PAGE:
Wednesday, January 17, 2007

Pot Prince Emery, Still Sticking It To The Man

Facing extradition to the United States and the possibility of a life sentence without parole - for doing only what he says he's been doing openly, in Vancouver, for a decade - Marc Emery and his supporters see something sinister at work: A foul American violation of Canadian sovereignty, and a supine Canadian government letting it happen.

Vancouver-East New Democratic Party MP Libby Davies says Vancouver cops were used as foot soldiers in the U.S. war on drugs: “It feels to me like the long arm of U.S. enforcement reaching into Canada.”

The nationalist Council of Canadians says the proceedings “raise serious questions about Canada’s sovereignty over law enforcement.” The Canadian Action Party says the case goes to “the core of being Canadian, being a sovereign nation, being able to make decisions we choose in our interest, in our own time, on our own terms.”

That’s what you’ll hear from voices as disparate as Province columnist Ian Mulgrew (“an outrageous infringement of Canadian sovereignty”) and the Communist Party of Canada - Marxist-Leninist (“No to the Extradition of B.C. Marijuana Party Officials! Annexation No! Sovereignty Yes!”)

Sorry, but that's not the explanation I propose in my Chronicles column today.

Why is Emery in this mess, then?

“My mentor is Ayn Rand,” Emery told me, referring to the American anti-state prophet of selfishness beloved of right-wing libertarians. Long before Emery got into the marijuana business, he’d already had a history of civil disobedience as a bookshop proprietor in London, Ontario, in protests against Sunday shopping bans, obscenity laws, and even street-sign bylaws.
During our conversation, Emery reiterated his view that Canada’s universal health-care system should be scrapped, and public schools should be abolished in favour of a voucher system allowing parents a free choice of private tutors for their children. And no public funds should be spent on medical care for anyone over the age of 70, either.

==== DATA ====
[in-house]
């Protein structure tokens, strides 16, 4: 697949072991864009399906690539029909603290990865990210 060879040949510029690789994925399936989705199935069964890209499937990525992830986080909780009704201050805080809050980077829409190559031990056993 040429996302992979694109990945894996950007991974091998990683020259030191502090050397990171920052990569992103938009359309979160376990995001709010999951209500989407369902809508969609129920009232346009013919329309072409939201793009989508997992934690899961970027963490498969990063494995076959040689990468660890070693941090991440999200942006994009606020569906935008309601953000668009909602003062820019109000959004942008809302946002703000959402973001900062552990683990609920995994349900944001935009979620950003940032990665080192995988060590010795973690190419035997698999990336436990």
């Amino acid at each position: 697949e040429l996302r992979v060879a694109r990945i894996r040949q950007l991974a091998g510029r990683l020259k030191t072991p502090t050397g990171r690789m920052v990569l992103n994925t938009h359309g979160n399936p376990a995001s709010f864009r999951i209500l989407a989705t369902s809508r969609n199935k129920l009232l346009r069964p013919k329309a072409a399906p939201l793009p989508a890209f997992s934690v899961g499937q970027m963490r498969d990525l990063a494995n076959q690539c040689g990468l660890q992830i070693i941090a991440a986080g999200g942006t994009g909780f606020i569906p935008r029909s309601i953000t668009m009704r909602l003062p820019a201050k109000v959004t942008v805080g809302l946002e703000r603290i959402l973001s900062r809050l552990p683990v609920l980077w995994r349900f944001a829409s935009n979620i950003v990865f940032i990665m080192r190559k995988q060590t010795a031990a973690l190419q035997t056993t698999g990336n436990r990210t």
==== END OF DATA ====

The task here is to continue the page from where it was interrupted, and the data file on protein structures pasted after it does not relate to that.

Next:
Make of that whatever you like, but don't tell me it's about chafing against Yankee Imperialism.


Elsewhere, Ivan Coyote has written her first novel. Grant Shilling talks to her about it here: Working Class Dignity. You can be pretty dang certain Bow Grip will be excellent.


Blogger Robert G. said...

Not sure how libertarians expect the system to work if they're all baked half the time.

11:05 AM  
Blogger P. M. Jaworski said...

I don't deny that Emery's ideology is a central reason for him being in hot water. But do you really think this is the only reason, or the sole explanation? Or, even, such a large part of the explanation as to make other issues irrelevant in comparison?

Isn't it also true that this case does raise sovereignty issues? Of course Americans and Canadians are routinely extradited between countries. This is reason to yawn. But in this case, the problem appears at least partially political, and largely cultural. Emery cannot be extradited for political or cultural reasons, and he cannot be extradited if the punishment he is to face would "shock the conscience" of the average Canadian.

I'm suspecting that it *would* shock the conscience of average Canadians to hear that he's facing life in prison. I say this only if his jail terms and treatment by officials in Canada is any indication of the sentiments of average Canadians on this issue. And I think they are.

Ideology may play the most important part in Emery's case, but the issue of sovereignty (and related worries) are not altogether absent from this case.

Enough so that we shouldn't let it happen.

12:55 PM  
Blogger tglavin said...

"...the issue of sovereignty (and related worries) are not altogether absent from this case."

Which is also what the Yanks can say about this case.

3:56 PM  

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